The case against private coal

So much has been written about the need to open up the coal sector, especially in terms of private commercial coal mining, that a common misperception prevails among those who agree with this. But no one seems to have thought of cross-checking the facts or weighing the pros and cons of such a move.

There is a myth that the shortage of coal in the country is due to the inefficiency of the public sector undertaking (PSU), Coal India Limited, and that it was responsible for the import of coal, which is far from true. Importing coal in 2013-14 was necessary. First, out of the current demand of 730 million tonnes (MT) of coal in 2013-14, 462 MT was supplied by CIL. Another 50 MT was produced by another PSU, and only 46 MT was sourced from private companies or state PSUs running captive coal blocks. It is important to note that in 1993, when this process of captive mining was started, the production of CIL was 210 MT. After 21 years and 218 blocks, private companies could produce only 46 MT of coal in 2013-14, whereas CIL, in spite of all the attempts by vested interests to sabotage its production programme, manages to produce 462 MT. One can see that in 2013-14, private sector participation was less than 10 per cent of total production.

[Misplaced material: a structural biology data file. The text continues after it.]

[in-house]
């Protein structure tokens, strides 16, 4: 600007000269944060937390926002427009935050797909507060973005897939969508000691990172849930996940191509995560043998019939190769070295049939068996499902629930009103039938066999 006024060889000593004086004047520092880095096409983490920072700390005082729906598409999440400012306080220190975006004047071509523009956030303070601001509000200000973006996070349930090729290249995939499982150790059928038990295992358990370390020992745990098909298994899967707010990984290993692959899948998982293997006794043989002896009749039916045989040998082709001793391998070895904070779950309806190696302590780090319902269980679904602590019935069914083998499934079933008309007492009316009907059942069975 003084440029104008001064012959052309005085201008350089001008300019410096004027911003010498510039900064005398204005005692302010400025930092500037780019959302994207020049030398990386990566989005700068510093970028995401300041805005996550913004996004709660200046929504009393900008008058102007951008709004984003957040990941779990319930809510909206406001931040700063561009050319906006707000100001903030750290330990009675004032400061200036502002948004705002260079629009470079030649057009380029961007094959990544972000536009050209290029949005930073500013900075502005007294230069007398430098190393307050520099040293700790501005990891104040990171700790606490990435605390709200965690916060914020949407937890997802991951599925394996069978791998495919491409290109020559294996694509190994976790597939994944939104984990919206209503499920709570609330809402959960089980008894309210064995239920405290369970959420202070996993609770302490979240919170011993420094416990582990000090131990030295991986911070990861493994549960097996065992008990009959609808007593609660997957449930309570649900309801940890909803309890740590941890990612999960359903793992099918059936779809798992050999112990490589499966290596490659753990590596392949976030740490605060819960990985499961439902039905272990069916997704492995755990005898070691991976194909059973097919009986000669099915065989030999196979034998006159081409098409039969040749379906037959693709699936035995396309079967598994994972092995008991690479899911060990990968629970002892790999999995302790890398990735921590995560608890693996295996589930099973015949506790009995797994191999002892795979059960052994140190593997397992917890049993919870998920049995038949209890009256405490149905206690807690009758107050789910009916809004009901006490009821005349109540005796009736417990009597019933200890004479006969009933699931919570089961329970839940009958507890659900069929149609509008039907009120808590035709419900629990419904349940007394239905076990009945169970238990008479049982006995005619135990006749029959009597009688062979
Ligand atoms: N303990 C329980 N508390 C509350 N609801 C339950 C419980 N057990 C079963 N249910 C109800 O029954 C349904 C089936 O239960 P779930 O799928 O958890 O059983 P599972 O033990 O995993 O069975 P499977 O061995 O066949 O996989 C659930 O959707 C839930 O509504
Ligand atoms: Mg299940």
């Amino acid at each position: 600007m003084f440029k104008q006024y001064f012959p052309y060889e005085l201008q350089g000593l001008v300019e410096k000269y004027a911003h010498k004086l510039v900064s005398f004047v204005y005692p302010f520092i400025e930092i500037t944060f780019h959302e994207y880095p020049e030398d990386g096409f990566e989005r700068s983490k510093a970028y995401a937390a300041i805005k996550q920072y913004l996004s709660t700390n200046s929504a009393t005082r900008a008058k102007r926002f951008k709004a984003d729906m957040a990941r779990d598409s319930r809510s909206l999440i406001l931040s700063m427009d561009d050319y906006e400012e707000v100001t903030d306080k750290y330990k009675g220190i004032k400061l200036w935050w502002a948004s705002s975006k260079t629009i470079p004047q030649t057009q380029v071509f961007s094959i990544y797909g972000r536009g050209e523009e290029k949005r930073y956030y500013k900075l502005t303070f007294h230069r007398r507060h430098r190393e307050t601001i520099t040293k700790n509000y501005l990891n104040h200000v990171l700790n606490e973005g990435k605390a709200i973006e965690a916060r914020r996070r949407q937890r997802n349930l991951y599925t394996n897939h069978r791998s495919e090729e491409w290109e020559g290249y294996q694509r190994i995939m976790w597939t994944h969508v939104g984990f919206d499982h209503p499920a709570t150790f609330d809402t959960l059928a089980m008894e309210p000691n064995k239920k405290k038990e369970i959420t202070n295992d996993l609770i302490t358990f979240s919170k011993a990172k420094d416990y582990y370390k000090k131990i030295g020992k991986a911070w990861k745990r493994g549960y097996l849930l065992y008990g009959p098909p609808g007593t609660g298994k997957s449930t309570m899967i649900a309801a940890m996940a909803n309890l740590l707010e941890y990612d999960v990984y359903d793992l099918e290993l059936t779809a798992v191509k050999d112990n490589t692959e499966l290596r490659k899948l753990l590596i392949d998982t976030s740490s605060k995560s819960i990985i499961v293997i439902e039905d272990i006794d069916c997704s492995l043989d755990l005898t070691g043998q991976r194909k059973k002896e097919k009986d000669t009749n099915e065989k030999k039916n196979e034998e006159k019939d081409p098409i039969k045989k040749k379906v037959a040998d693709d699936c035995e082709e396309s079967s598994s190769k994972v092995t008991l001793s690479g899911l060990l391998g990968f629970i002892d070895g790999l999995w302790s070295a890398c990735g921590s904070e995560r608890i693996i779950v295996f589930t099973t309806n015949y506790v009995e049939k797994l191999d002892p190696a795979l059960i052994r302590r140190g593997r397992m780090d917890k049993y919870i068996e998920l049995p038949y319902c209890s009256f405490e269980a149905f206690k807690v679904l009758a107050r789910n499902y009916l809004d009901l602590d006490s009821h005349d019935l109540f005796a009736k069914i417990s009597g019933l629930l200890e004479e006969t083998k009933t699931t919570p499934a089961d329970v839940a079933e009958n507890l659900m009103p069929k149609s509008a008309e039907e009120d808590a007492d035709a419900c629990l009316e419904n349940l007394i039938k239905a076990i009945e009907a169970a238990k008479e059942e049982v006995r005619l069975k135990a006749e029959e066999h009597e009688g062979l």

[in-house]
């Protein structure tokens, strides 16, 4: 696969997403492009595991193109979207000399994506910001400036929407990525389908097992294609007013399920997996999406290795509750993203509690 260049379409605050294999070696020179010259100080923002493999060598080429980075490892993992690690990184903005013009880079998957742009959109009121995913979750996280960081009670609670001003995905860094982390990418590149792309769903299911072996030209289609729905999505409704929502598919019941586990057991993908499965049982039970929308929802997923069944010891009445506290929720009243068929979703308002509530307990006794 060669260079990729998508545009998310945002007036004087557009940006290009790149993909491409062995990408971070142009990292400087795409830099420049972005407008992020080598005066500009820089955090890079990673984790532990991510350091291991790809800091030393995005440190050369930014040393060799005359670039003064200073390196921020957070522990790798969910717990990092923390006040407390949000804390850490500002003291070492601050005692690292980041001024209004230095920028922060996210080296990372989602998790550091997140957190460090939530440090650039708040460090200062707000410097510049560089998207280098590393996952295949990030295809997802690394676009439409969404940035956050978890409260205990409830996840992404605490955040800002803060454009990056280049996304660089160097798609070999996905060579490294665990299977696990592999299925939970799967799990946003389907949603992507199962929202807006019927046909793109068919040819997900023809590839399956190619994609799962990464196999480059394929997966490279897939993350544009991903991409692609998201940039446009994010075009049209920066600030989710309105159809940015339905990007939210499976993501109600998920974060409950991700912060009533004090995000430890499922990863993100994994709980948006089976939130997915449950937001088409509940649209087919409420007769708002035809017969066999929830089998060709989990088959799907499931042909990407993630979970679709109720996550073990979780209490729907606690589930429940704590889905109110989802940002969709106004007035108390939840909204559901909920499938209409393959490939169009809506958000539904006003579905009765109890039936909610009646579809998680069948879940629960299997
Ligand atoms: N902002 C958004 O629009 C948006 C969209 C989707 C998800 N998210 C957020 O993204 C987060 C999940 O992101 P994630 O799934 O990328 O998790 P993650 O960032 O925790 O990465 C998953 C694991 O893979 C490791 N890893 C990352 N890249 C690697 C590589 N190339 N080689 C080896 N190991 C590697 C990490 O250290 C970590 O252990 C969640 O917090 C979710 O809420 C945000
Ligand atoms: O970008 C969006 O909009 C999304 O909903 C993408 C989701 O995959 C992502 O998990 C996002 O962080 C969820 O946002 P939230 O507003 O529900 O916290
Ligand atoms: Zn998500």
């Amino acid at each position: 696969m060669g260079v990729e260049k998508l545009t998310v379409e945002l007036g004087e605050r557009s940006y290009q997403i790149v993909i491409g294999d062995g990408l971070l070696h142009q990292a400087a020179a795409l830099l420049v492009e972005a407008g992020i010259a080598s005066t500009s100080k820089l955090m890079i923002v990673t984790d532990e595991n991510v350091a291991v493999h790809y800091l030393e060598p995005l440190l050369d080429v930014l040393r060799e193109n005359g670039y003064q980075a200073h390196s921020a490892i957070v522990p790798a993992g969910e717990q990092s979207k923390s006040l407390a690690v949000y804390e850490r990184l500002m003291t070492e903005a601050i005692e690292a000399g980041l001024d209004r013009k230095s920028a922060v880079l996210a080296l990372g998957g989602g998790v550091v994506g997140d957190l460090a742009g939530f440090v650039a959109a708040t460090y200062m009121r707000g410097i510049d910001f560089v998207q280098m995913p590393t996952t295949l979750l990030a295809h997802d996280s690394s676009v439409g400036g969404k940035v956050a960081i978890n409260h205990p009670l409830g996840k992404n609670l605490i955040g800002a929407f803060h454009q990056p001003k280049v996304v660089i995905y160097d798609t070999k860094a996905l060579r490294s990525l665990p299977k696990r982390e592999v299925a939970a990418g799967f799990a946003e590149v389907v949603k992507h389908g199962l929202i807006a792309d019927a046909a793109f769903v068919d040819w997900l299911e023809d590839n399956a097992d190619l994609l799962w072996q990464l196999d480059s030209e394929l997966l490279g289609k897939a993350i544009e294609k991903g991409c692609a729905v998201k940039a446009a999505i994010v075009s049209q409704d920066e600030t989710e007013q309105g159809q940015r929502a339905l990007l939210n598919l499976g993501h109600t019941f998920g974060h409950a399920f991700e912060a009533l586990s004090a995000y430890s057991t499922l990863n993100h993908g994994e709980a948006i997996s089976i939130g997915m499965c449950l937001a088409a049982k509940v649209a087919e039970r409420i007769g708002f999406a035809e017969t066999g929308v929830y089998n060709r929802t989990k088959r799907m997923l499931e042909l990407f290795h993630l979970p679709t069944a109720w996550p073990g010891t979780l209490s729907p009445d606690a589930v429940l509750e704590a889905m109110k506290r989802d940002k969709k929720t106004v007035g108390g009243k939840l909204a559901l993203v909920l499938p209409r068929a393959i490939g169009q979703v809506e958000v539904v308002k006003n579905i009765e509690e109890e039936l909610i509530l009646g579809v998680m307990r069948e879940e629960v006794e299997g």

It is also incorrect to say that coal shortage is responsible for the closure of any power plant. As per the latest Central Electricity Authority reports, presently we have 2.5 lakh MW of installed capacity, against our peak demand of 1.45 lakh MW. The peak demand deficit is only 5 per cent (a few states have a 10-15 per cent deficit) in the current year. The real villain behind our power woes is the transmission and distribution network, which delivers erratic supply. The desire of private power plants to charge super high power tariffs is also one reason for the closures, as several state discoms, as in Uttar Pradesh, are incapable of buying power at high rates.

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